20 years of hope, manipulation and data trading

Facebook, the world’s largest social media network, is 20 years old. More than 3 billion people are active on their Facebook page at least once a month — more than one in three people on the planet. That’s quite the success story.

But just a few days before its 20th anniversary, any celebratory mood was dampened when Facebook founder and Meta CEO Mark Zuckerberg faced harsh criticism at a hearing before the US Senate. “You have blood on your hands,” Republican Senator Lindsey Graham shouted at Zuckerberg. “You have a product that’s killing people.”

The subject of the hearing on January 31 was the failure of major internet platforms to protect children and young people. Democrat Dick Durbin, who chairs the Senate Judiciary Committee, expressed the criticism in a nutshell.

“Their design choices, their failures to adequately invest in trust and safety, their constant pursuit of engagement and profit over basic safety have all put our kids and grandkids at risk,” he said in his opening remarks.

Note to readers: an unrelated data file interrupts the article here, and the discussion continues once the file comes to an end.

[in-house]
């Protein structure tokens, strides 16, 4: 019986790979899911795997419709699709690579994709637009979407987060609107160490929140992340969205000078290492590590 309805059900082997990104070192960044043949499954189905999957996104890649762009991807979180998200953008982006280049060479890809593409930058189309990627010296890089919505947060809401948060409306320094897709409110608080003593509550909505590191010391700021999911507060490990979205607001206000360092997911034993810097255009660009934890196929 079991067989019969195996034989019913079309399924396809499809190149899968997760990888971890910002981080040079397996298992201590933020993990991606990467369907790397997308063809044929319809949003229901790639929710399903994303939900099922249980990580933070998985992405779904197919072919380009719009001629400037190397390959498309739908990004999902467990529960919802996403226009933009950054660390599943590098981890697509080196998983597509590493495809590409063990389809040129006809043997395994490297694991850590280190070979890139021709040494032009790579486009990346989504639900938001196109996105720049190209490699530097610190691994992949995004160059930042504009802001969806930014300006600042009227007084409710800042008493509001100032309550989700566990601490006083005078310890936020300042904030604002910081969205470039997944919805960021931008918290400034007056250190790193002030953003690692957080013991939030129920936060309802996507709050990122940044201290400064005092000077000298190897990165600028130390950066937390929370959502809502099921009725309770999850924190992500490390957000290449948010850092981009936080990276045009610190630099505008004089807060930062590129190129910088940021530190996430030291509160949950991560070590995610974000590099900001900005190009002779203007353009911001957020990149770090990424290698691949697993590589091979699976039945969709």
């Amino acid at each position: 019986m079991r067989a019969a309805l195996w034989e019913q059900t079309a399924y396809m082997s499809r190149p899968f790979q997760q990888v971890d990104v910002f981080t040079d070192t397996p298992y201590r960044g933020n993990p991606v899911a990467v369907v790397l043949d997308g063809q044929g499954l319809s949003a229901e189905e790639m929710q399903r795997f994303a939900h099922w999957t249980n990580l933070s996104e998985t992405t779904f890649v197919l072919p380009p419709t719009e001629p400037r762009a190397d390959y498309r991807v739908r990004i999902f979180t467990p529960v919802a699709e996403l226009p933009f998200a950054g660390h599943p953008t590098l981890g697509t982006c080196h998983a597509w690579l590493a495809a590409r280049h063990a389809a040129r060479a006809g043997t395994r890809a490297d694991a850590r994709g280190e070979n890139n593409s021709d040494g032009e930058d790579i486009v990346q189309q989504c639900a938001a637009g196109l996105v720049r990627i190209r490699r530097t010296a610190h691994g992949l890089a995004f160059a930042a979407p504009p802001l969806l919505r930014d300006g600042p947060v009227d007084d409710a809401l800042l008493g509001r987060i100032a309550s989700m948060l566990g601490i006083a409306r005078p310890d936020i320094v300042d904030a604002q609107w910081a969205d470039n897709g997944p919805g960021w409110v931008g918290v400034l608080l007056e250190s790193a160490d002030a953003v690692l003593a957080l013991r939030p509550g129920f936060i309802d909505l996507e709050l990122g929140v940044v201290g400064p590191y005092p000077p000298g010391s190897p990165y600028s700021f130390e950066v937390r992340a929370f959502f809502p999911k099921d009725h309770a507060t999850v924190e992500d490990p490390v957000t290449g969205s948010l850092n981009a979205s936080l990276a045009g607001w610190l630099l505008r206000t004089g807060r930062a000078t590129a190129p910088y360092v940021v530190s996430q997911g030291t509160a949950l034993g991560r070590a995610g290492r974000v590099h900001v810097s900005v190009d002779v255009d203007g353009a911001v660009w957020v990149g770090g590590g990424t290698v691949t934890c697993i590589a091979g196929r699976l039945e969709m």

The dangers of social media are now being widely discussed. In the US, it is being held partly responsible for a mental health crisis among young people.

In an interview with DW, Gerd Gigerenzer, a German psychologist and a specialist on risk research, listed some of the harmful effects of social media. And it’s not just that more and more people are finding it harder and harder to concentrate. “Some studies have shown an increase in insecurity, low self-esteem, depression and even suicidal thoughts,” he said.

In the US, for example, another indicator could be the increased suicide rate among people between the ages of 10 and 25, which shot up by 60% in the decade between 2011 and 2021.

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